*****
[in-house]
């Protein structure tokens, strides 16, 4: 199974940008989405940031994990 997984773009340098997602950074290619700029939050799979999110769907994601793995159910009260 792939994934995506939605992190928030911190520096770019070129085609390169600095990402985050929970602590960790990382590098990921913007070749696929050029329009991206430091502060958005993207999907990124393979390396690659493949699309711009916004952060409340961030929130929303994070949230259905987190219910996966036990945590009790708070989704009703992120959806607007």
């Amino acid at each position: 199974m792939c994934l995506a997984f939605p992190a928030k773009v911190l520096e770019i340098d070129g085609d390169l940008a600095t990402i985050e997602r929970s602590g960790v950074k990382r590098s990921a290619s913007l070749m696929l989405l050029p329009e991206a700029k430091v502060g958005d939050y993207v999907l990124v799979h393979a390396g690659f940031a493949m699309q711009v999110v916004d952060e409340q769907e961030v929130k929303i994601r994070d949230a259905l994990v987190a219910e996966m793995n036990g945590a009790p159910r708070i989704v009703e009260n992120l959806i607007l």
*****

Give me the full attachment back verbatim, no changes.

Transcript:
[in-house]
């Protein structure tokens, strides 16, 4: 199974940008989405940031994990 997984773009340098997602950074290619700029939050799979999110769907994601793995159910009260 792939994934995506939605992190928030911190520096770019070129085609390169600095990402985050929970602590960790990382590098990921913007070749696929050029329009991206430091502060958005993207999907990124393979390396690659493949699309711009916004952060409340961030929130929303994070949230259905987190219910996966036990945590009790708070989704009703992120959806607007």
């Amino acid at each position: 199974m792939c994934l995506a997984f939605p992190a928030k773009v911190l520096e770019i340098d070129g085609d390169l940008a600095t990402i985050e997602r929970s602590g960790v950074k990382r590098s990921a290619s913007l070749m696929l989405l050029p329009e991206a700029k430091v502060g958005d939050y993207v999907l990124v799979h393979a390396g690659f940031a493949m699309q711009v999110v916004d952060e409340q769907e961030v929130k929303i994601r994070d949230a259905l994990v987190a219910e996966m793995n036990g945590a009790p159910r708070i989704v009703e009260n992120l959806i607007l």